Murdoch University Research Repository

Welcome to the Murdoch University Research Repository

The Murdoch University Research Repository is an open access digital collection of research
created by Murdoch University staff, researchers and postgraduate students.

Learn more

Protecting law from Morality’s Stalking Horse: The ‘socio’ in much socio-legal studies

Wickham, G. (2008) Protecting law from Morality’s Stalking Horse: The ‘socio’ in much socio-legal studies. Law Text Culture, 12 (1). pp. 104-127.

PDF - Published Version
Download (122kB)
Free to read:
*No subscription required


Invited a few years ago by one of the field’s leading journals ‘to stimulate discussion about the nature, role and future of socio-legal studies’ ( JLS Editors 2002: 632), Roger Cotterrell (2002) and Paddy Hillyard (2002), two leading socio-legal scholars, stress the connection between the legal and the moral. Morality, they believe, is the heart and soul of the law. For them, only when socio-legal studies allows the law-morality connection to be its guiding light is it at its strongest. To list five of their examples, this type of morality-to-the-fore socio-legal studies is open to many influences, is flexible in how it interprets these influences, produces a rich diversity of intellectual outcomes, expands the boundaries of what counts as ‘law’, and, in doing so, is a leader in the utilisation of the work of Michel Foucault (Cotterrell 2002: 632–9, Hillyard 2002: 646–50). The field would be lost, they suggest, without the law–morality connection. This high regard for morality — as the driving force of law, as the very raison d’être of socio-legal studies — is hardly unusual: it is the common currency of the highly influential brand of socio-legal scholarship that is consistent with the individual reason-based tradition (exemplified by John Rawls, esp. 1971) or the communitarian tradition (exemplified by Alisdair MacIntyre, esp. 1988). Yet I contend it is very dangerous, threatening the role of the law as a vital cog in modern Western countries.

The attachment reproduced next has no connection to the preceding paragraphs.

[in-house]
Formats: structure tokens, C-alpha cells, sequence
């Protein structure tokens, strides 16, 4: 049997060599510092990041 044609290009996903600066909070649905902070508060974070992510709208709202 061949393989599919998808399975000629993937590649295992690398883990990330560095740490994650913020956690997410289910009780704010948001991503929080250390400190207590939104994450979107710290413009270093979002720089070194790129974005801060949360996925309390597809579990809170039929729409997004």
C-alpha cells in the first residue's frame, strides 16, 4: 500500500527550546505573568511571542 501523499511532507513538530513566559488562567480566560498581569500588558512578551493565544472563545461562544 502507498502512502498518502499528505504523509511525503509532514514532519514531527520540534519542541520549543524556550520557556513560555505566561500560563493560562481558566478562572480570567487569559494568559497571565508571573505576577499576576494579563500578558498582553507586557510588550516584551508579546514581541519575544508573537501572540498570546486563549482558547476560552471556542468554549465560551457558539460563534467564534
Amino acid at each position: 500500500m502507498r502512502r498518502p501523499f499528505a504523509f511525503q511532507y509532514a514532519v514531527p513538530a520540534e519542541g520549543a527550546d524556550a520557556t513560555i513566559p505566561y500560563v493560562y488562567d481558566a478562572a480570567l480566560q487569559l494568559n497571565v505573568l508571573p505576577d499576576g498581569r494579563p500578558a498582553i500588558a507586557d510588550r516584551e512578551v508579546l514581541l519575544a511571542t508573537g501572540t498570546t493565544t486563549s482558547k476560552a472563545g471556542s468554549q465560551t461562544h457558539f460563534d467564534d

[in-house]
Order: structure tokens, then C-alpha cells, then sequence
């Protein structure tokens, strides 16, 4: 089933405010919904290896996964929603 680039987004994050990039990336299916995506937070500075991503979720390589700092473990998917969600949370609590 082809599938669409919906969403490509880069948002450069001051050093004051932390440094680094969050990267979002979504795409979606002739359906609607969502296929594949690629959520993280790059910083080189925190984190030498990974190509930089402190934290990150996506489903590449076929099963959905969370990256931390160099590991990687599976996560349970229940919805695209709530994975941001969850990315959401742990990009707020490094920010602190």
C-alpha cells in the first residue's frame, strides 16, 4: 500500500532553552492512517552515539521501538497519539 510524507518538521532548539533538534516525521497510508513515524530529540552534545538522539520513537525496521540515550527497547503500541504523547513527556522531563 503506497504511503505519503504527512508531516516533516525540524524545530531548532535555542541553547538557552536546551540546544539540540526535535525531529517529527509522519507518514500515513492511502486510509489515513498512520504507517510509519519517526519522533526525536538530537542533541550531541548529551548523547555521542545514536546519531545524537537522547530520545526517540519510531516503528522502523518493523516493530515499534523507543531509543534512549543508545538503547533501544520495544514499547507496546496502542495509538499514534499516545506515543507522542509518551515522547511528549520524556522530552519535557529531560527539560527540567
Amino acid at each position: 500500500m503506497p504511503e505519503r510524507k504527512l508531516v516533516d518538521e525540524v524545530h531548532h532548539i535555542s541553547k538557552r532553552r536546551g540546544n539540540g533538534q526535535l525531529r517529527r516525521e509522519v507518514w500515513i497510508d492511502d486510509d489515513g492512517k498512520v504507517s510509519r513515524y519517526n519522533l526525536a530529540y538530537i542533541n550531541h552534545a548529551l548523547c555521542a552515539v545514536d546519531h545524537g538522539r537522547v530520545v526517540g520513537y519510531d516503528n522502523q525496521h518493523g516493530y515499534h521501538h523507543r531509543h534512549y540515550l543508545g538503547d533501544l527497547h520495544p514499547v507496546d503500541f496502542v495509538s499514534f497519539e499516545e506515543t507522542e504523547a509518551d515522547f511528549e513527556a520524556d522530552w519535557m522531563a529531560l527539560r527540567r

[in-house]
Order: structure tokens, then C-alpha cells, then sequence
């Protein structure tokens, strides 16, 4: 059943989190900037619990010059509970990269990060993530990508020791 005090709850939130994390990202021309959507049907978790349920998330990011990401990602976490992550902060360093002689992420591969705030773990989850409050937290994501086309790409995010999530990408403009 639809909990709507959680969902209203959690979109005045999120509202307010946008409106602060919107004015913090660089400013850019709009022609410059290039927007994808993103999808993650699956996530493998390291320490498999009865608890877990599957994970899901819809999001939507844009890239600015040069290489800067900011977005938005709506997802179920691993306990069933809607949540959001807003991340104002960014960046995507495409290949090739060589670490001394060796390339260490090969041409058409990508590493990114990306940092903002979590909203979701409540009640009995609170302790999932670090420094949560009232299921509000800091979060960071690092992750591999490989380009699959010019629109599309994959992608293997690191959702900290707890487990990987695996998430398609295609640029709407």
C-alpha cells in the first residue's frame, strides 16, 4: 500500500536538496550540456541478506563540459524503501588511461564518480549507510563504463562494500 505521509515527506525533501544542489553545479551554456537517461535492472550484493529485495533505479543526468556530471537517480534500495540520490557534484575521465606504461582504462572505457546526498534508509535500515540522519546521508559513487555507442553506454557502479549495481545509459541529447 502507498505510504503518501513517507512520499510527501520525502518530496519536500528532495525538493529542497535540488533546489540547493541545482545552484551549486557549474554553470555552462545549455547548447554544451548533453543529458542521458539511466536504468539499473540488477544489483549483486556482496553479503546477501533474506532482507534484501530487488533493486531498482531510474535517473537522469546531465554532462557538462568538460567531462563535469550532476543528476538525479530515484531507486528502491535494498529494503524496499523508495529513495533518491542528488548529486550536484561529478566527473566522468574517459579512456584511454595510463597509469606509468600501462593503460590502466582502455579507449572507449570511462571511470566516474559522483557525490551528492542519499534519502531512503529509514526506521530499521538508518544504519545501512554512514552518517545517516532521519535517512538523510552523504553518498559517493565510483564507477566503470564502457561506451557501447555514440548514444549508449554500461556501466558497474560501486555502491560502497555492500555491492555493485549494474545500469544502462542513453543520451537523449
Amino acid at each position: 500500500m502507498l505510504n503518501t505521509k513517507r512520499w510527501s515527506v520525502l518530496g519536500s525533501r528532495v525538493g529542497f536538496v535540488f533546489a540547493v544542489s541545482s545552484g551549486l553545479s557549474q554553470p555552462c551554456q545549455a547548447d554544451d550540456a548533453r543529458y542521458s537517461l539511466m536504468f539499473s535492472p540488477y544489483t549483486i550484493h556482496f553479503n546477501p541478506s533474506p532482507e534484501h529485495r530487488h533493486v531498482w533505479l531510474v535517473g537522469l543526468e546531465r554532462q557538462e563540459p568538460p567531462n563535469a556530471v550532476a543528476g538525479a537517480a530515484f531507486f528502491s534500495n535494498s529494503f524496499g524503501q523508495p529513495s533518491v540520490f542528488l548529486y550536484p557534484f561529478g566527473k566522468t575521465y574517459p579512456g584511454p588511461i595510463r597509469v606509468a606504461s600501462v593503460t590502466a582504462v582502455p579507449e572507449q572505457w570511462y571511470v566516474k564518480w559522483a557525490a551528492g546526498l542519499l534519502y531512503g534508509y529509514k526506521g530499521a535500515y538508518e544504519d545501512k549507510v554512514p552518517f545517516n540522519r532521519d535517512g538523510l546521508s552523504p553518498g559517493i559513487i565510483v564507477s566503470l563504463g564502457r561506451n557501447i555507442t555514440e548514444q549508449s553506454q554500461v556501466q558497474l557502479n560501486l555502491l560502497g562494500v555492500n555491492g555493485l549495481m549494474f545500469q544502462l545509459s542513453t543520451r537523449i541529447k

Item Type: Journal Article
Murdoch Affiliation(s): School of Social Sciences and Humanities
Publisher: University of Wollongong
Copyright: © The Author
Item Control Page Item Control Page


Downloads per month over past year